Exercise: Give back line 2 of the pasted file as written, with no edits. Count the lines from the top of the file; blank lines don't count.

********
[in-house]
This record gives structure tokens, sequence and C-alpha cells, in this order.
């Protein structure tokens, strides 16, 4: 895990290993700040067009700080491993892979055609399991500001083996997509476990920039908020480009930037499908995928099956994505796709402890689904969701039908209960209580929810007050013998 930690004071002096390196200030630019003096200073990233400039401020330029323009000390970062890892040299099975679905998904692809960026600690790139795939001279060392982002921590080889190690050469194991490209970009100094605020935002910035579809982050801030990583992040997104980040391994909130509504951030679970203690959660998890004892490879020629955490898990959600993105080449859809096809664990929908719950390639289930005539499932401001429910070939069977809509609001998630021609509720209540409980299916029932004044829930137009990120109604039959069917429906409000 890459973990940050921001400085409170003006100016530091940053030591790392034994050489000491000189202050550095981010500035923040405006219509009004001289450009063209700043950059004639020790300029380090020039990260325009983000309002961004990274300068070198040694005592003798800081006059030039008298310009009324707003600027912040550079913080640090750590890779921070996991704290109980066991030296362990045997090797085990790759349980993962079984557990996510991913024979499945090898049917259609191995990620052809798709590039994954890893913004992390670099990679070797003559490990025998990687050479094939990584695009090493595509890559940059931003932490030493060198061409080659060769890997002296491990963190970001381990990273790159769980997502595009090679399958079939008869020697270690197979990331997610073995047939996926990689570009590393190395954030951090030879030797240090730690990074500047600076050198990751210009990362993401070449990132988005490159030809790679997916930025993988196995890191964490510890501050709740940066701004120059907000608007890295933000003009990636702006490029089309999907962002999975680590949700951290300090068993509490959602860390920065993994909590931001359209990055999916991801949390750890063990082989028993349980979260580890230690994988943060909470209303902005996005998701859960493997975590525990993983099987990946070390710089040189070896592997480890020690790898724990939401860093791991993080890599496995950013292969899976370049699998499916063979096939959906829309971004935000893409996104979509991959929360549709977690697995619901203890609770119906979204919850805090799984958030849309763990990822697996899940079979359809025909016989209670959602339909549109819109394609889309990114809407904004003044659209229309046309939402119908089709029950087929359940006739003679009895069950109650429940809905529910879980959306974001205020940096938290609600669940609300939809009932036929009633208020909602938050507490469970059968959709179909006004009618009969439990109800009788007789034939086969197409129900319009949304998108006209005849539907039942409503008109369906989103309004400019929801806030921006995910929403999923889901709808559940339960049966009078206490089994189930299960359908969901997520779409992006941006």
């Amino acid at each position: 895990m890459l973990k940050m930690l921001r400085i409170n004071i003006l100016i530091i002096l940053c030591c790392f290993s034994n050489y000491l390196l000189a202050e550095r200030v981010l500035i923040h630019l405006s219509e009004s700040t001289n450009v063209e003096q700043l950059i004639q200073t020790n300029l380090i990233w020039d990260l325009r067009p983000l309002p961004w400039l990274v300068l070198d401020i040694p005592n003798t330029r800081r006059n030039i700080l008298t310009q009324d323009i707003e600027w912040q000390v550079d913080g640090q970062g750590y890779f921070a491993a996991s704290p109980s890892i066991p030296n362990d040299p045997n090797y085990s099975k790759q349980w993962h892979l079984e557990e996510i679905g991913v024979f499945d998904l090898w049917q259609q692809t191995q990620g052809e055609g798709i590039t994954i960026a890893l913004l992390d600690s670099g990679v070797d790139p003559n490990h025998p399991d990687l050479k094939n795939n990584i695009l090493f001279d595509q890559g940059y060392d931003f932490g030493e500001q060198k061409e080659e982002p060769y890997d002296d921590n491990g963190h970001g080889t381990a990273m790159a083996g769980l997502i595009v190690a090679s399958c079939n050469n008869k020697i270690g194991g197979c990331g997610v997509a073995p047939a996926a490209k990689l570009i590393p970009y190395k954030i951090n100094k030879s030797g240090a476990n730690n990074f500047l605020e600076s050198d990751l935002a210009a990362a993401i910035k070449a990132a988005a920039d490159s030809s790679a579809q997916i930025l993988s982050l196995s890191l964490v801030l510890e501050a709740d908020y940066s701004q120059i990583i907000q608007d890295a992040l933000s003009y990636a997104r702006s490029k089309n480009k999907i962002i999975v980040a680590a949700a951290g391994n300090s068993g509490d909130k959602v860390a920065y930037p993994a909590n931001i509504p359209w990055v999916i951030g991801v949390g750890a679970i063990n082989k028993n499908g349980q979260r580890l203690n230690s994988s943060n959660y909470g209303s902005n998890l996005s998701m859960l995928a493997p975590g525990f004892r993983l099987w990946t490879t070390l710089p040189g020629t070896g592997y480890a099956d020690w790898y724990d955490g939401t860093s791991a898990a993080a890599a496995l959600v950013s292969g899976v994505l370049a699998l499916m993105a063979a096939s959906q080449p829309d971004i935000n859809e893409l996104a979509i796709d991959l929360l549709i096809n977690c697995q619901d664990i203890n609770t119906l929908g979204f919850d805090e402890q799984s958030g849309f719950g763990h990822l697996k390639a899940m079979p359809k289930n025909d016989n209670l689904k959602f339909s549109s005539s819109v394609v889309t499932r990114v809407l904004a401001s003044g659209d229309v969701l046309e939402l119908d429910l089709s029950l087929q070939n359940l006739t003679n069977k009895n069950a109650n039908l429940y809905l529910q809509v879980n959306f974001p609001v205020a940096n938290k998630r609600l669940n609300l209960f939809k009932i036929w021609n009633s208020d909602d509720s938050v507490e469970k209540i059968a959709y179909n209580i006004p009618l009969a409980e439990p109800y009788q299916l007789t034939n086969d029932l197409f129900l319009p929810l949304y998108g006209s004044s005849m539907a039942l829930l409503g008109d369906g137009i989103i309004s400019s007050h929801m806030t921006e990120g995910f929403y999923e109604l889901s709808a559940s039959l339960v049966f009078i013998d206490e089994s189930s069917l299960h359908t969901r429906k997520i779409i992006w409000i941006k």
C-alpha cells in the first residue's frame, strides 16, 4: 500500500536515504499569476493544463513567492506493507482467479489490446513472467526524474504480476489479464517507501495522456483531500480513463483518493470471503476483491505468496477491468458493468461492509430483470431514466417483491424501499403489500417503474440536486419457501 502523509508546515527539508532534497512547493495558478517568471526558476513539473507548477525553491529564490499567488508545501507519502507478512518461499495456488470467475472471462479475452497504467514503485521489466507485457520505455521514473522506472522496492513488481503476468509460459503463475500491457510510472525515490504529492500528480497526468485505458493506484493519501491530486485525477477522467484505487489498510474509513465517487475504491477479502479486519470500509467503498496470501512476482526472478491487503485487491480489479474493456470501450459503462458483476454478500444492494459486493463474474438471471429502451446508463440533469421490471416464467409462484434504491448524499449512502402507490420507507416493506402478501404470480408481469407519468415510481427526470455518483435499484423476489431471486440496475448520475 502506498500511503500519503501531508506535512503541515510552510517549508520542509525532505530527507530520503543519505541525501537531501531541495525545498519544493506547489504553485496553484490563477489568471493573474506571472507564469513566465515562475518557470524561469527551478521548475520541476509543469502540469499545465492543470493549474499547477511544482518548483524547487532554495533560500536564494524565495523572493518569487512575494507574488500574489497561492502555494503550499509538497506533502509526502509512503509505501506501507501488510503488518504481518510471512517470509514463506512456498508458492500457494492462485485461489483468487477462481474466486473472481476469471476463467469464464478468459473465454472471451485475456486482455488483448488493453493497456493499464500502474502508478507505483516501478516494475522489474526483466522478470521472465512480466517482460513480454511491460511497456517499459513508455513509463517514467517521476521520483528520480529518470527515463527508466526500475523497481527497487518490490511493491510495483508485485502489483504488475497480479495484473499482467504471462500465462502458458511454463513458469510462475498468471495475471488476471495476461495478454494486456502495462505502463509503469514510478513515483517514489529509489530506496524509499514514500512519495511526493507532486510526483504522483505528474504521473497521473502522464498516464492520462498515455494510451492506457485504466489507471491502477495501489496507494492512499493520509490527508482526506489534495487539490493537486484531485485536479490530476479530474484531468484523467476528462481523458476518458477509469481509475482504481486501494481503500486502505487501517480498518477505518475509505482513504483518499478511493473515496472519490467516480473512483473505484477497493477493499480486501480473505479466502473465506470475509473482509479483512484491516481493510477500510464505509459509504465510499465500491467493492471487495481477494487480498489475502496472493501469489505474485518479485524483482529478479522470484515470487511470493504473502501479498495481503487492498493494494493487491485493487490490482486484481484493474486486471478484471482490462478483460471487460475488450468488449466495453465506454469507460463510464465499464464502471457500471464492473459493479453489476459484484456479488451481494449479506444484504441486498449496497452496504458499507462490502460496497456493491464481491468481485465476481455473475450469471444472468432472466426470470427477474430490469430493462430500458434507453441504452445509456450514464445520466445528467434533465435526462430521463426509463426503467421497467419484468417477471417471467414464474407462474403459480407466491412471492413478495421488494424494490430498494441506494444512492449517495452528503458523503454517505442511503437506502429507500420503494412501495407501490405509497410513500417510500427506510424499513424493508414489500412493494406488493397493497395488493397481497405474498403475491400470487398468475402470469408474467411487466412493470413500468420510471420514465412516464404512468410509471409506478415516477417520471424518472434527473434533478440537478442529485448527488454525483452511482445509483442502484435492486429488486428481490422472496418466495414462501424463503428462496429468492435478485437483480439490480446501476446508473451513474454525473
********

This record gives structure tokens, sequence and C-alpha cells, in this order.